The logic here is that you should enjoy what you do or do what you believe in.

Both are sometimes not practical due to financial and social pressure.

For example, when I left corporate life to teach, I heard a lot of comments. Preachy ones – “Men should not stay at home”;concerned ones – “How will you survive?”; and sarcastic ones – “”Could not cut it in corporate life, eh?” or “Those who can, do. Those who can’t, teach!”

However there is one more logical reason that you should encourage your passion.

Your job is at risk if you can be replaced by technology, a cheaper person or your work can be consolidated under someone else. Your rank does not matter. You may be a fresher or a vice president.

I just received a mail from a friend with 22 years of experience who has been downsized. His skill set is so specific and special that there are not more than 20-30 jobs available in this country.

Most of you are at risk unless you are the employer. There is always someone willing to take your job for less pay. Technology is replacing intuition, experience and brain power. Outsourcing is accepted as a better way of managing by numbers and better operation efficiency.

How do you de-risk this? The same way as financial planners de-risk. By having a portfolio of products that you vary based on market conditions. So we invest in debt,  equity, commodities and their derivatives; monitor the overall value and move investments around to maximise returns.

You need to do the same with your portfolio of skills and traits. Let me give you an example:

I know software, around 16 programming languages and have a background in electrical engineering and computer science. I am also an mba, and have experience in a variety of jobs.  So I can utilise any of these to get a job or teach subjects in an mba or engineering college.

I can be a corporate citizen or a freelancer.

I keep updating my knowledge and skills.  I am a certified counsellor and can capitalise on that. I am a certified NLP practitioner and again use that during counselling.

I am a woodworker and I make gifts to give to people or if I want, sell them.

I have 13 years experience in campus infrastructure management and can start a company to provide this service to educational and residential campuses.

The point is, sacrificing corporate life allowed me to invest my time in other skills which allows me to have a cash flow the way I choose.

A friend of mine is a programmer by day and a guitar player and teacher ny evening. He monetised his passion. He has decided not to take a promotion or a salary hike. He mentors other programmers in the office and he can, later, monetise those skills.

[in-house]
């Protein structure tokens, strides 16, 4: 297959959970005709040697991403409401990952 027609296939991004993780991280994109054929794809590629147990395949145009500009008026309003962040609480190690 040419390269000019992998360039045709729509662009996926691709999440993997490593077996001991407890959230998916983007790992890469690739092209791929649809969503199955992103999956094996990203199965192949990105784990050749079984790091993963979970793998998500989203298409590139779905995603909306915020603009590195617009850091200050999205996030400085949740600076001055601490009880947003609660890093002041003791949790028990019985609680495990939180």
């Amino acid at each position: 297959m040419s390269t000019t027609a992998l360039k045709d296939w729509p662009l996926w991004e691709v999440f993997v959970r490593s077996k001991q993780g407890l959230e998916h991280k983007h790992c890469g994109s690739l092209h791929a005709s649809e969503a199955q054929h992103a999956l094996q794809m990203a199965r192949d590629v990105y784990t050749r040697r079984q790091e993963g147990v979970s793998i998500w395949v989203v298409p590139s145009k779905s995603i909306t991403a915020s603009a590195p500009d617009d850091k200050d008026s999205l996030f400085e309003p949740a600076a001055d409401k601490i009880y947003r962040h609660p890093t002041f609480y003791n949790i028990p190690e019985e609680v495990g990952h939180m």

I have students who have done the same. I see potential in some of the recent batches. Two current students are passionate about Hindustani and Carnatic music and they can create a fusion school. An ex-student is passionate about dance and he can do both sales in the day and monetise his dance ability at night. I see another ex-student in FB participating in a dance competition and I am very happy that she has a monetizable skill.

To summarise, corporate jobs have become riskier. Specialisation makes you an expert but creates a risk similar to investing in only one stock. You need to have a portfolio of services that you can monetise. Your passion is a monetisable skill.

Why do suicides outnumber any other form of death?


My discussions with people of my generation indicate that they believe this to be very low or ignorable. Joiner believes (and shows by statistics) that self harm is one of the most common causes of death. I believe that in India, (as in other places), people downplay this as they do Sexual Abuse. And we probably do that because we do not know how to handle both.  As a matter of fact,both are increasing alarmingly.

Thomas Joiner, in this article, postulates a few reasons for suicide. Please do read the whole article. It is well written.

To summarise, “People will die by suicide when they have both the desire to die and the ability to die.” (quote by Joiner). The desire to die has two components: when I believe (a) I am alone and (b) I am a burden. This is shown by the following diagram:

The interpersonal theory of suicide

The three conditions of suicide, when looked at separately, are conditions that we suffer each day. We repeatedly have

  • feelings of loneliness,
  • feeling of inadequacy and being a burden and
  • suicidal feelings.

But only when the three come together that it becomes alarming.

It starts with loneliness and a need to belong. With the advent of facebook and social media, theoretically, it would imply that we have a lot of friends. “The greater the proportion of online interactions, the lonelier you are,” says John Cacioppo, a professor at the University of Chicago and the world’s foremost expert on loneliness. The more face time you have, the less the loneliness.

The second is the need to be useful and more importantly, the need to provide. With the growing unemployment, this is becoming important. For the younger generation, who have the need to provide for their parents, this can become deadly. Comparison with peers about  salaries and savings coupled with low self-esteem can add fuel.

The third is the capability and the means. I will not dwell on this as it is too painful.

If you feel you need help, or someone around you needs help, please reach out. Other things that you can do:

  1. Create face time. If you need to talk to a counsellor please do so. Smile at friends and strangers. Make them feel that they belong.
  2. Learn additional skills that will help you get a job in a different career. I started as a software guy and ended as a teacher, and now a coach.
  3. Do not compare with others.Parents may talk about needing your support, but typically it is not financial support (most parents can fend for themselves), but they need emotional support. as do all of us.